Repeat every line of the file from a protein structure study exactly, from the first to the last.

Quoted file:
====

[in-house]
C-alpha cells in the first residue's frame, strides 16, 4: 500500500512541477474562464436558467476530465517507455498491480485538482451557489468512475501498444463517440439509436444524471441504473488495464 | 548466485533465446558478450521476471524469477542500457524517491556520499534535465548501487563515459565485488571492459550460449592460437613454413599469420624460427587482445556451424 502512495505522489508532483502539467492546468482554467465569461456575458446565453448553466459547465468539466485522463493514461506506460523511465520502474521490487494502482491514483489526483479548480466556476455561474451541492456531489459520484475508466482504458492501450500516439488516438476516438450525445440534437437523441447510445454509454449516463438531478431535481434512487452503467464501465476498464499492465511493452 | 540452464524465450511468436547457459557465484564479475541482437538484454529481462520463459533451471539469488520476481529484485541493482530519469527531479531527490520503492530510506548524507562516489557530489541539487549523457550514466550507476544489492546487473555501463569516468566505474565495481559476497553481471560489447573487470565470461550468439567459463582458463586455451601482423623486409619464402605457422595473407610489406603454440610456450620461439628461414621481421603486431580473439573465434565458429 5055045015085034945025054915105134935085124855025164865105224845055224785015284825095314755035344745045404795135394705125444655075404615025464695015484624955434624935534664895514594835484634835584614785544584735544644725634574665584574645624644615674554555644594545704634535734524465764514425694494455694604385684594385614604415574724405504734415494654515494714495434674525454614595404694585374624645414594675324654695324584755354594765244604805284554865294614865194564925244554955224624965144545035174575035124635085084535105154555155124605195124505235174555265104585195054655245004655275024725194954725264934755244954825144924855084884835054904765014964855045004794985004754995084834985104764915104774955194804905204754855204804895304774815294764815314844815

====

[in-house]
C-alpha cells in the first residue's frame, strides 16, 4: 500500500512541477474562464436558467476530465517507455498491480485538482451557489468512475501498444463517440439509436444524471441504473488495464 | 548466485533465446558478450521476471524469477542500457524517491556520499534535465548501487563515459565485488571492459550460449592460437613454413599469420624460427587482445556451424 502512495505522489508532483502539467492546468482554467465569461456575458446565453448553466459547465468539466485522463493514461506506460523511465520502474521490487494502482491514483489526483479548480466556476455561474451541492456531489459520484475508466482504458492501450500516439488516438476516438450525445440534437437523441447510445454509454449516463438531478431535481434512487452503467464501465476498464499492465511493452 | 540452464524465450511468436547457459557465484564479475541482437538484454529481462520463459533451471539469488520476481529484485541493482530519469527531479531527490520503492530510506548524507562516489557530489541539487549523457550514466550507476544489492546487473555501463569516468566505474565495481559476497553481471560489447573487470565470461550468439567459463582458463586455451601482423623486409619464402605457422595473407610489406603454440610456450620461439628461414621481421603486431580473439573465434565458429 5055045015085034945025054915105134935085124855025164865105224845055224785015284825095314755035344745045404795135394705125444655075404615025464695015484624955434624935534664895514594835484634835584614785544584735544644725634574665584574645624644615674554555644594545704634535734524465764514425694494455694604385684594385614604415574724405504734415494654515494714495434674525454614595404694585374624645414594675324654695324584755354594765244604805284554865294614865194564925244554955224624965144545035174575035124635085084535105154555155124605195124505235174555265104585195054655245004655275024725194954725264934755244954825144924855084884835054904765014964855045004794985004754995084834985104764915104774955194804905204754855204804895304774815294764815314844815